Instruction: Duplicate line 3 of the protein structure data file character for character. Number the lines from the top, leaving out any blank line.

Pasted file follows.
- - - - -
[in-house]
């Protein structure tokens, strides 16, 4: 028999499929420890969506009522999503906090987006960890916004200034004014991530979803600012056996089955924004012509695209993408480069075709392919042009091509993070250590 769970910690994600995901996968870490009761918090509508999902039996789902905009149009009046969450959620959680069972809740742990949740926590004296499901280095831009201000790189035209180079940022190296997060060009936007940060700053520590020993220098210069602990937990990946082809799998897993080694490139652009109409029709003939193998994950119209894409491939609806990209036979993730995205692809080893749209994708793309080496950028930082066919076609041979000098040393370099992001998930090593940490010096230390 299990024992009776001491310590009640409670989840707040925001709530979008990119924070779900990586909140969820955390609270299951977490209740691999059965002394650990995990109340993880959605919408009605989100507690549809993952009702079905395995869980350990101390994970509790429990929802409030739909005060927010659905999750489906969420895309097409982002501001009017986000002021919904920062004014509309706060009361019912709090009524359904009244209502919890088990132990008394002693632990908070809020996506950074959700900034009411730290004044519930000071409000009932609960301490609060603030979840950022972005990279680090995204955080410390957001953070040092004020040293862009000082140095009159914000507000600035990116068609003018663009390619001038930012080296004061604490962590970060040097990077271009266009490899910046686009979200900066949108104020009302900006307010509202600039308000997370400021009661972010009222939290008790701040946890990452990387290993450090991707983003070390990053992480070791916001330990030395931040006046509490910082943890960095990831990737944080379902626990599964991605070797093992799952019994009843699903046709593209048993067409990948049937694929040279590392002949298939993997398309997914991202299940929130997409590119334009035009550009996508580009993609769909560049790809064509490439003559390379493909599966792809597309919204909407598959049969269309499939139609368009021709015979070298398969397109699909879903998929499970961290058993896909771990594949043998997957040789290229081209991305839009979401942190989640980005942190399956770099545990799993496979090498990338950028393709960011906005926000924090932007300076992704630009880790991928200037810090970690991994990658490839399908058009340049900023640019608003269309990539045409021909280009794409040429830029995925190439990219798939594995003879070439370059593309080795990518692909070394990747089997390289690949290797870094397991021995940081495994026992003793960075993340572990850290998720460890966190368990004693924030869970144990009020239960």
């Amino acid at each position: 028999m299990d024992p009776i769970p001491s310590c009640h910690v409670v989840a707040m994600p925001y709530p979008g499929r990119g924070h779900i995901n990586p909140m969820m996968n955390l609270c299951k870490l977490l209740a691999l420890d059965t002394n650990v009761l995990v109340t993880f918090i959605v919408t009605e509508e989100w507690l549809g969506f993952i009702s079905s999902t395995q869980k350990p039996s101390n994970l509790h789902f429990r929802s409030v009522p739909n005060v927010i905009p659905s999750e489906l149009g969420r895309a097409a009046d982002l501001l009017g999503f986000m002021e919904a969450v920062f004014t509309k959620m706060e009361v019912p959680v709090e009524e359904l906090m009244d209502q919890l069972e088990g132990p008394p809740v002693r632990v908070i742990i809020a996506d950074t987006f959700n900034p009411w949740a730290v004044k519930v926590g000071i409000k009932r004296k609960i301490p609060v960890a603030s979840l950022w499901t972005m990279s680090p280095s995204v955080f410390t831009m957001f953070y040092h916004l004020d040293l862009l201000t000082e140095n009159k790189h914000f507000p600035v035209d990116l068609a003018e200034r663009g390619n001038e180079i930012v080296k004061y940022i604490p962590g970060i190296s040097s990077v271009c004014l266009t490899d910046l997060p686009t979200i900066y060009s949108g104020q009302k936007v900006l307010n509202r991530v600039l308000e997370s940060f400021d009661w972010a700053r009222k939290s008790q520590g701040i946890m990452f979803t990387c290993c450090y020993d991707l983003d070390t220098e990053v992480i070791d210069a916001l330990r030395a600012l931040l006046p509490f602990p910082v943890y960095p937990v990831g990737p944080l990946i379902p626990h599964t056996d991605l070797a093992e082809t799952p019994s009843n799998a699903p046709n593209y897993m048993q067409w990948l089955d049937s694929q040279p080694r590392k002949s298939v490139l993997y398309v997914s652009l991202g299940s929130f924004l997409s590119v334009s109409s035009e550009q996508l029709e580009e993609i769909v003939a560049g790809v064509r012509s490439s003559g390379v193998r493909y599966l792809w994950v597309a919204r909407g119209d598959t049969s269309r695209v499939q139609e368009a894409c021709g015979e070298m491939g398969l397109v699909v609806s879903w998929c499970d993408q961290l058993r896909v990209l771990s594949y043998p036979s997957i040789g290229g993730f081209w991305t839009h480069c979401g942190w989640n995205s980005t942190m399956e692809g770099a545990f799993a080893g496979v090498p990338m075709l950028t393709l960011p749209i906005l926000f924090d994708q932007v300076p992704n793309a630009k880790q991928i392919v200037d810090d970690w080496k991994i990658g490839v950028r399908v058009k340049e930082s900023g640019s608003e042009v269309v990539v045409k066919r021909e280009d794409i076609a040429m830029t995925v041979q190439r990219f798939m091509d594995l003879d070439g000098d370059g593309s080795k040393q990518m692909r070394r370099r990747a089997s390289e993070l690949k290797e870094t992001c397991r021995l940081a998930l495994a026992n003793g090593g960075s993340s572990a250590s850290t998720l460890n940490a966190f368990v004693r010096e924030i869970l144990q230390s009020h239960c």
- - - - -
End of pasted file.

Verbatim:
């Amino acid at each position: 028999m299990d024992p009776i769970p001491s310590c009640h910690v409670v989840a707040m994600p925001y709530p979008g499929r990119g924070h779900i995901n990586p909140m969820m996968n955390l609270c299951k870490l977490l209740a691999l420890d059965t002394n650990v009761l995990v109340t993880f918090i959605v919408t009605e509508e989100w507690l549809g969506f993952i009702s079905s999902t395995q869980k350990p039996s101390n994970l509790h789902f429990r929802s409030v009522p739909n005060v927010i905009p659905s999750e489906l149009g969420r895309a097409a009046d982002l501001l009017g999503f986000m002021e919904a969450v920062f004014t509309k959620m706060e009361v019912p959680v709090e009524e359904l906090m009244d209502q919890l069972e088990g132990p008394p809740v002693r632990v908070i742990i809020a996506d950074t987006f959700n900034p009411w949740a730290v004044k519930v926590g000071i409000k009932r004296k609960i301490p609060v960890a603030s979840l950022w499901t972005m990279s680090p280095s995204v955080f410390t831009m957001f953070y040092h916004l004020d040293l862009l201000t000082e140095n009159k790189h914000f507000p600035v035209d990116l068609a003018e200034r663009g390619n001038e180079i930012v080296k004061y940022i604490p962590g970060i190296s040097s990077v271009c004014l266009t490899d910046l997060p686009t979200i900066y060009s949108g104020q009302k936007v900006l307010n509202r991530v600039l308000e997370s940060f400021d009661w972010a700053r009222k939290s008790q520590g701040i946890m990452f979803t990387c290993c450090y020993d991707l983003d070390t220098e990053v992480i070791d210069a916001l330990r030395a600012l931040l006046p509490f602990p910082v943890y960095p937990v990831g990737p944080l990946i379902p626990h599964t056996d991605l070797a093992e082809t799952p019994s009843n799998a699903p046709n593209y897993m048993q067409w990948l089955d049937s694929q040279p080694r590392k002949s298939v490139l993997y398309v997914s652009l991202g299940s929130f924004l997409s590119v334009s109409s035009e550009q996508l029709e580009e993609i769909v003939a560049g790809v064509r012509s490439s003559g390379v193998r493909y599966l792809w994950v597309a919204r909407g119209d598959t049969s269309r695209v499939q139609e368009a894409c021709g015979e070298m491939g398969l397109v699909v609806s879903w998929c499970d993408q961290l058993r896909v990209l771990s594949y043998p036979s997957i040789g290229g993730f081209w991305t839009h480069c979401g942190w989640n995205s980005t942190m399956e692809g770099a545990f799993a080893g496979v090498p990338m075709l950028t393709l960011p749209i906005l926000f924090d994708q932007v300076p992704n793309a630009k880790q991928i392919v200037d810090d970690w080496k991994i990658g490839v950028r399908v058009k340049e930082s900023g640019s608003e042009v269309v990539v045409k066919r021909e280009d794409i076609a040429m830029t995925v041979q190439r990219f798939m091509d594995l003879d070439g000098d370059g593309s080795k040393q990518m692909r070394r370099r990747a089997s390289e993070l690949k290797e870094t992001c397991r021995l940081a998930l495994a026992n003793g090593g960075s993340s572990a250590s850290t998720l460890n940490a966190f368990v004693r010096e924030i869970l144990q230390s009020h239960c």